Dallas, TX — After the Dallas police department refused to fire an officer who admitted to killing an innocent man, outrage erupted, and rightfully so. Now, however, on Monday, the department announced that officer Amber Guyger has finally been fired.
On Monday, the Dallas police department announced that the officer who admitted to walking into the apartment of 26-year-old Botham Jean and killing him, was finally fired.
“Dallas Police Chief U. Renee Hall terminated Police Officer Amber Guyger, #10702, during a hearing held September 24, 2018,” the statement read. “An Internal Affairs investigation concluded that on September 9, 2018, Officer Guyger, #10702, engaged in adverse conduct when she was arrested for Manslaughter.”
The department then went on to note that Guyger could appeal this firing under their civil service rules.
Officer Guyger was terminated for her actions. She was hired in November 2013 and was assigned to the Southeast Patrol Division.
Under civil service rules, Officer Guyger has the right to appeal her discipline.
— Dallas Police Dept (@DallasPD) September 24, 2018
This move is noteworthy as the department has been standing up against those who have been calling for the officer to be fired. As recently as Friday, Hall refused to fire Guyger, saying in part, “There is one overriding reason that I have not taken any administrative or employment action against Officer Amber Guyger. I don’t want to interfere with the on-going criminal investigation into her actions.”
Also, in a town hall meeting last week, Hall again stood behind her choice to refuse to fire Guyger, claiming it would be against the law.
“I can’t do that because there are both local, state and federal laws that prohibit me from taking action. There are civil service laws we have to adhere to,” said Hall.
Apparently, it is no longer against the law.
***Visit our FREE SPEECH community built exclusively for our readers. Click to Join The Deplorables Network Today!***
This news will likely be well received by the Jean family as well as the activists who have been calling for justice for Botham since the beginning.
As TFTP previously reported, the idea of not firing Guyger seemed utterly preposterous as she admitted to doing something wrong. While controversy swarms the case of why she may have killed Jean, there is no doubt the she did kill him. This is a fact. This public servant walked into an innocent man’s home and shot him dead. Because of her actions, this man no longer lives. This alone, should have been enough to fire her.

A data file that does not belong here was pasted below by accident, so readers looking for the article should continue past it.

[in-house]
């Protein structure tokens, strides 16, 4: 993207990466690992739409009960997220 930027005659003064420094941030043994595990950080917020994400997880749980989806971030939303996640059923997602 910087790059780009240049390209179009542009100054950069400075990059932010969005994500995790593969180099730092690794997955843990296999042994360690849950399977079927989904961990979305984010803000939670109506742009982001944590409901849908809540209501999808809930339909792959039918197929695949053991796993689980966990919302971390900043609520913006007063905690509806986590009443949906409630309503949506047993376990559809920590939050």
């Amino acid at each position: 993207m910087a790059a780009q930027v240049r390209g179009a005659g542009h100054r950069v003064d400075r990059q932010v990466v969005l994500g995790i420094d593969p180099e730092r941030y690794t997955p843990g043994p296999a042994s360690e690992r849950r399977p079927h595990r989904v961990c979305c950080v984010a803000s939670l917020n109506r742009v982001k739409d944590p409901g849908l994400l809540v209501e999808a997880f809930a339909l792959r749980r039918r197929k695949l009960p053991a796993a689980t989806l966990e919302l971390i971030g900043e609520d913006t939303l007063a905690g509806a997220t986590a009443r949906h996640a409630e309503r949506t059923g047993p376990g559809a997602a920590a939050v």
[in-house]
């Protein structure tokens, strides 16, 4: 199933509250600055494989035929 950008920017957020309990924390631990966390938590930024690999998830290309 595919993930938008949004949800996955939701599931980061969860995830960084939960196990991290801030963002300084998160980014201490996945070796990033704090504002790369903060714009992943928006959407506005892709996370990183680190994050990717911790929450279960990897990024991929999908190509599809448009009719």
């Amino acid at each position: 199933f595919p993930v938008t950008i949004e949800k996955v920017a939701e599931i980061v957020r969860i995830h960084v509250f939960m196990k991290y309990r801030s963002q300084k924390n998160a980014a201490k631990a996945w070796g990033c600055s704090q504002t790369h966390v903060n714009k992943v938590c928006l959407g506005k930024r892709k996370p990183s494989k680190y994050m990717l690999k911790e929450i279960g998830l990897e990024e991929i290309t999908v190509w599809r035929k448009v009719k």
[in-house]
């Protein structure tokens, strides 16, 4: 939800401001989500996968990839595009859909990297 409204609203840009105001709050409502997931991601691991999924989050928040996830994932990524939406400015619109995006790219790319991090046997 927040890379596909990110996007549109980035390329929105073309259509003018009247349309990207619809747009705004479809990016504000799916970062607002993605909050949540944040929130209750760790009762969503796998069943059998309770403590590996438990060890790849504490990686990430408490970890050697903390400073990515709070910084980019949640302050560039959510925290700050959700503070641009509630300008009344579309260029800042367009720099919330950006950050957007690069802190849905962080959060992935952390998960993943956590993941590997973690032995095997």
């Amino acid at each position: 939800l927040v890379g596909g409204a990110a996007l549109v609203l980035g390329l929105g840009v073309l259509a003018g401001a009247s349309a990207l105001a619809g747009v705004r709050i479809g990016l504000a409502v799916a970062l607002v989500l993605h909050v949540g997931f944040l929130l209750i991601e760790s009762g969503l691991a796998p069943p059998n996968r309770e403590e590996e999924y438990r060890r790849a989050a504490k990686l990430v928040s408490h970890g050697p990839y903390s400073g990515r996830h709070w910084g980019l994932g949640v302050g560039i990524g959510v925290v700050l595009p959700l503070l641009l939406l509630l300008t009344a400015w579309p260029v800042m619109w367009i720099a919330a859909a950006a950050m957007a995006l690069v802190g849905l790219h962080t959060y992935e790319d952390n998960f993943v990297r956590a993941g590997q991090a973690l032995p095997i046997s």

Surprisingly enough, NRA spokesperson Dana Loesch responded to the firing of Guyger with one word, “Good,” showing her support for the move.
— Dana Loesch (@DLoesch) September 24, 2018
For those who don’t recall, Loesch sparked controversy earlier this month by claiming that if Botham Jean were a gun owner, he may be alive today.
Indeed, as TFTP reported over the weekend, a father in Prince George’s County opened fire on officers as they wrongly entered his apartment. He shot two officers. Not only was he not arrested, but the police chief praised him and apologized.
In response to Guyger’s termination, the family’s attorney, Lee Merritt noted that the family expressed “satisfaction” with the move.
“The Jean family expressed satisfaction in this explanation and in Guyger’s termination. We see it as an initial victory — well received on the day Botham Jean is laid to rest in his native country in St. Lucia,” Merritt’s office said in a statement, adding that they are committed to see a “proper murder indictment, conviction and appropriate sentencing.”
Courtesy of The Free Thought Project
Matt Agorist is an honorably discharged veteran of the USMC and former intelligence operator directly tasked by the NSA. This prior experience gives him unique insight into the world of government corruption and the American police state. Agorist has been an independent journalist for over a decade and has been featured on mainstream networks around the world. Agorist is also the Editor at Large at the Free Thought Project. Follow @MattAgorist on Twitter, Steemit, and now on Facebook.